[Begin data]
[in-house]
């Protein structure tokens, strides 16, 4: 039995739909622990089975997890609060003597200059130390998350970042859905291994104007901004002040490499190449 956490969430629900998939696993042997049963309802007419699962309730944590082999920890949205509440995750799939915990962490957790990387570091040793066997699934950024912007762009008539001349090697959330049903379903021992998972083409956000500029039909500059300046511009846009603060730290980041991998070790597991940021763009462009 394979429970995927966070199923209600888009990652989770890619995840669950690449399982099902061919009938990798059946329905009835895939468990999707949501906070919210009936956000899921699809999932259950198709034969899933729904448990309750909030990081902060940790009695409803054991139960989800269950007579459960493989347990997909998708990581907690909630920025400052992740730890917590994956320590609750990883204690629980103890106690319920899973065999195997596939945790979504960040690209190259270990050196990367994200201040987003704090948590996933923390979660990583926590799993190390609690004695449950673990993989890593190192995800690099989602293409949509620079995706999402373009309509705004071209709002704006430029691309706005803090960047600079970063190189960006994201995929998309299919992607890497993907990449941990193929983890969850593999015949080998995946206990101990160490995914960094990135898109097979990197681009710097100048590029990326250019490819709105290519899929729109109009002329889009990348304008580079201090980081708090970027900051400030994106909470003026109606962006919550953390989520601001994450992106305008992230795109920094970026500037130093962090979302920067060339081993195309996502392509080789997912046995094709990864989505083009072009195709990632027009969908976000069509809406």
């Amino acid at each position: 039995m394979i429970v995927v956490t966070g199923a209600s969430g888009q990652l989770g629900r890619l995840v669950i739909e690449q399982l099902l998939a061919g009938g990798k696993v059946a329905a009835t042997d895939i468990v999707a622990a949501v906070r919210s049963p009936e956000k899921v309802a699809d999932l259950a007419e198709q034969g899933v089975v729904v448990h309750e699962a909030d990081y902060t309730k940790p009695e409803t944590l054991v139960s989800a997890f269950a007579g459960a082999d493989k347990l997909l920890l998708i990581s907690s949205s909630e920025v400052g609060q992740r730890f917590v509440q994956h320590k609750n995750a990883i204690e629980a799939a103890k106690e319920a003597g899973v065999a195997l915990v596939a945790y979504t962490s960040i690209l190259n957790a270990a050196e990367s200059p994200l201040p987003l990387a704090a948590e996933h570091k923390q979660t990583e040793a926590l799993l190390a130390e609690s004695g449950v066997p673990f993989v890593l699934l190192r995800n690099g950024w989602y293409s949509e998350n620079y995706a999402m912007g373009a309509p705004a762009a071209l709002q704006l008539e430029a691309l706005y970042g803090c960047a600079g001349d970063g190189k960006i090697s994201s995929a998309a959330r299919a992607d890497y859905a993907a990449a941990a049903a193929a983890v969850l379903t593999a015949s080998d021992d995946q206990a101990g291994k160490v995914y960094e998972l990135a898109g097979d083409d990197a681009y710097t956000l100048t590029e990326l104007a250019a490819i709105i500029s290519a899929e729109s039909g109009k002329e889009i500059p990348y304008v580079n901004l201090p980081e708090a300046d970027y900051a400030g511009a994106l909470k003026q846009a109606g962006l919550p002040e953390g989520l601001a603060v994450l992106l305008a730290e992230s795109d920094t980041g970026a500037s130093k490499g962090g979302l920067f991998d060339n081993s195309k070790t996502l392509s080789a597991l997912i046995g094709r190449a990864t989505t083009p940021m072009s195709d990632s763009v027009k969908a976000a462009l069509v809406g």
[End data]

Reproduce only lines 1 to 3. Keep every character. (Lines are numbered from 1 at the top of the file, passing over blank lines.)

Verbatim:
[in-house]
């Protein structure tokens, strides 16, 4: 039995739909622990089975997890609060003597200059130390998350970042859905291994104007901004002040490499190449 956490969430629900998939696993042997049963309802007419699962309730944590082999920890949205509440995750799939915990962490957790990387570091040793066997699934950024912007762009008539001349090697959330049903379903021992998972083409956000500029039909500059300046511009846009603060730290980041991998070790597991940021763009462009 394979429970995927966070199923209600888009990652989770890619995840669950690449399982099902061919009938990798059946329905009835895939468990999707949501906070919210009936956000899921699809999932259950198709034969899933729904448990309750909030990081902060940790009695409803054991139960989800269950007579459960493989347990997909998708990581907690909630920025400052992740730890917590994956320590609750990883204690629980103890106690319920899973065999195997596939945790979504960040690209190259270990050196990367994200201040987003704090948590996933923390979660990583926590799993190390609690004695449950673990993989890593190192995800690099989602293409949509620079995706999402373009309509705004071209709002704006430029691309706005803090960047600079970063190189960006994201995929998309299919992607890497993907990449941990193929983890969850593999015949080998995946206990101990160490995914960094990135898109097979990197681009710097100048590029990326250019490819709105290519899929729109109009002329889009990348304008580079201090980081708090970027900051400030994106909470003026109606962006919550953390989520601001994450992106305008992230795109920094970026500037130093962090979302920067060339081993195309996502392509080789997912046995094709990864989505083009072009195709990632027009969908976000069509809406």
């Amino acid at each position: 039995m394979i429970v995927v956490t966070g199923a209600s969430g888009q990652l989770g629900r890619l995840v669950i739909e690449q399982l099902l998939a061919g009938g990798k696993v059946a329905a009835t042997d895939i468990v999707a622990a949501v906070r919210s049963p009936e956000k899921v309802a699809d999932l259950a007419e198709q034969g899933v089975v729904v448990h309750e699962a909030d990081y902060t309730k940790p009695e409803t944590l054991v139960s989800a997890f269950a007579g459960a082999d493989k347990l997909l920890l998708i990581s907690s949205s909630e920025v400052g609060q992740r730890f917590v509440q994956h320590k609750n995750a990883i204690e629980a799939a103890k106690e319920a003597g899973v065999a195997l915990v596939a945790y979504t962490s960040i690209l190259n957790a270990a050196e990367s200059p994200l201040p987003l990387a704090a948590e996933h570091k923390q979660t990583e040793a926590l799993l190390a130390e609690s004695g449950v066997p673990f993989v890593l699934l190192r995800n690099g950024w989602y293409s949509e998350n620079y995706a999402m912007g373009a309509p705004a762009a071209l709002q704006l008539e430029a691309l706005y970042g803090c960047a600079g001349d970063g190189k960006i090697s994201s995929a998309a959330r299919a992607d890497y859905a993907a990449a941990a049903a193929a983890v969850l379903t593999a015949s080998d021992d995946q206990a101990g291994k160490v995914y960094e998972l990135a898109g097979d083409d990197a681009y710097t956000l100048t590029e990326l104007a250019a490819i709105i500029s290519a899929e729109s039909g109009k002329e889009i500059p990348y304008v580079n901004l201090p980081e708090a300046d970027y900051a400030g511009a994106l909470k003026q846009a109606g962006l919550p002040e953390g989520l601001a603060v994450l992106l305008a730290e992230s795109d920094t980041g970026a500037s130093k490499g962090g979302l920067f991998d060339n081993s195309k070790t996502l392509s080789a597991l997912i046995g094709r190449a990864t989505t083009p940021m072009s195709d990632s763009v027009k969908a976000a462009l069509v809406g």